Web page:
If the suction channel runs inside the substrate, the possibility of constructing the contact unit in a very simple and inexpensive manner is advantageous. If, however, some sections of the suction channel run inside the contact unit, the exterior connection of both the suction channel and the contact channel may be carried out in a simple manner at the contact unit itself, thereby simplifying handling and construction.
 Further preference is given to the contact unit having a replaceable top part containing the contact tip and a reusable bottom part containing the electrode and a first section of the contact channel, with the contact unit preferably resting against the outside of the substrate in the region of the opening and sealing said opening on the outside in a liquid-tight manner, and the top part further preferably resting with pressure against the outside of the substrate and the bottom part resting with pressure against the top part.
 These measures have the advantage that, in order to re-place the contact tip, only the top part of the contact unit has to be replaced. Since bottom part and top part rest with pressure against each other and against the substrate, screwing or similar manipulations are not necessary, and the replacement can be carried out in an automated and simple manner, for example with the aid of a micromanipulator.
 In this connection, preference is given to a sealant being provided between the substrate and the top part and/or between the top part and the bottom part, which sealant is preferably being selected from the group of: silicone paste, two-component elastomer and polydimethylsiloxane elastomer (Sylgard™).
 This measure has the advantage that good, liquid-tight sealing between substrate, top part and bottom part takes place even with a small pressure, so that there are lower demands to be made on the micromanipulator, both with respect to accuracy and with respect to exerting pressure, than if, for example, a washer were to be used for sealing.
 Further preference is given to providing, in the bottom part, a chamber into which the electrode projects and in which the first section of the contact channel ends.
 Here, the electrode and the first section of the contact channel are advantageously arranged in the reusable bottom part so that the cost for carrying out a measurement is determined only by the replaceable top part which carries merely the con-tact tip and a second section of the contact channel.
 In this connection, preference is given to a funnel-shaped second contact channel section which is attached to the chamber and runs through the contact tip being arranged in the top part.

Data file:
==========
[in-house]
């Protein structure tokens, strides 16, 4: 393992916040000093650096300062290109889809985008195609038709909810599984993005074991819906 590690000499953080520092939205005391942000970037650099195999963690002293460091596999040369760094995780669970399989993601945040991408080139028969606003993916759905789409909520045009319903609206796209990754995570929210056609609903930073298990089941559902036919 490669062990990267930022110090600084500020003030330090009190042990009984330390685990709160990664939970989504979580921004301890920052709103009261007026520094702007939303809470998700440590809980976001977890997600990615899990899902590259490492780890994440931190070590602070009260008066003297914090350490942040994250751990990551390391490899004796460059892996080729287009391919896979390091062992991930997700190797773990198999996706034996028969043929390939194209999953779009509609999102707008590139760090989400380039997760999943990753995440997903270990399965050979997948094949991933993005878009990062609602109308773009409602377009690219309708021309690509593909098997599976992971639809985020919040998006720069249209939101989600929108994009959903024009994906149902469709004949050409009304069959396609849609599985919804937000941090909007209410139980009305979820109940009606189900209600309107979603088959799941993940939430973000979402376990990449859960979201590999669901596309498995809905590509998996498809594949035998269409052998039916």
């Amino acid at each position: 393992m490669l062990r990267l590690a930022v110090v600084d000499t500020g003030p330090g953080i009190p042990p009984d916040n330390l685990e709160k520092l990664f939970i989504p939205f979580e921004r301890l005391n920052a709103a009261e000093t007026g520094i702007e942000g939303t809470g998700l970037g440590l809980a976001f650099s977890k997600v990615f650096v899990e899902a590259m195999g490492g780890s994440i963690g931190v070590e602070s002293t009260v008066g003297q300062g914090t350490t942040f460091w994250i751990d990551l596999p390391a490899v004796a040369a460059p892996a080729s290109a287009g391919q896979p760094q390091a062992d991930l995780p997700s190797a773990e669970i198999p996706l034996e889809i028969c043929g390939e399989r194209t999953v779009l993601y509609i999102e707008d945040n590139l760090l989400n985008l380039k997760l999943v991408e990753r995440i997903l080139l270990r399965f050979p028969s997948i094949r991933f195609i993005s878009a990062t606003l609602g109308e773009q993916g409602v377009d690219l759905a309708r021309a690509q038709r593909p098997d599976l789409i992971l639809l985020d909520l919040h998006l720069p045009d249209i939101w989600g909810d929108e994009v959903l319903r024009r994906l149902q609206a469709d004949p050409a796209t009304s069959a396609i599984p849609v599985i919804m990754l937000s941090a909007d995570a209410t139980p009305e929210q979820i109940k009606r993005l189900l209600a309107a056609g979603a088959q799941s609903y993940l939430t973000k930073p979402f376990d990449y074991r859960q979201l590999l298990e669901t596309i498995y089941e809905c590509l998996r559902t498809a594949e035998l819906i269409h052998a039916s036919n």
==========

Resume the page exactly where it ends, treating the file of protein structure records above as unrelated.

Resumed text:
Further preference is given to a ring being located between the top part and the substrate around the contact tip, which ring has, in the direction of the bottom part, an aperture which is connected to a first section of the suction channel in the bottom part.
 In this simple manner, the suction channel can be integrated into the contact unit. The suction channel then runs from the bottom part via the aperture into the annular space around the contact tip and sucks the cell onto the opening and against the contact tip there. It is here furthermore advantageous that only a very simply constructed top part which can be produced, like all other components, by Microsystems technology, i.e. in a microstructured form, needs to be replaced.
 In a refinement, preference is given to the annular space being sealed in the direction of the substrate with a membrane in which a gap surrounding the contact tip at a distance is provided.
 Here, the opening in the substrate can advantageously be distinctly larger than the gap through which the suction channel sucks the cell onto the opening. In this way, lesser demands need to be made on the manipulation accuracy of the micromanipulator, since it only needs to be ensured that the gap is arranged in the region of the opening; sealing toward the outside is effected by the membrane which is advantageously fixed to the top part.
 In general, preference is given to a reference electrode projecting into the liquid in the region of the opening.
 Advantageously, this measure makes it possible to measure very reliably and reproducibly potentials on the cell membrane or intracellularly, due to the spatial proximity of electrode and reference electrode.
 In general, preference is given to providing a functional coating on the substrate around the opening, as a means for immobilizing the cells.
 This measure advantageously serves for selecting the cells to be contacted. For a generic apparatus and a generic method, said measure is novel and inventive, even on its own. Using a functional coating makes it possible now to select and contact a particular type of cell from a suspension of different cells. Only those cells which are immobilized on the functional coating adapted to the cells themselves are also used for measurement.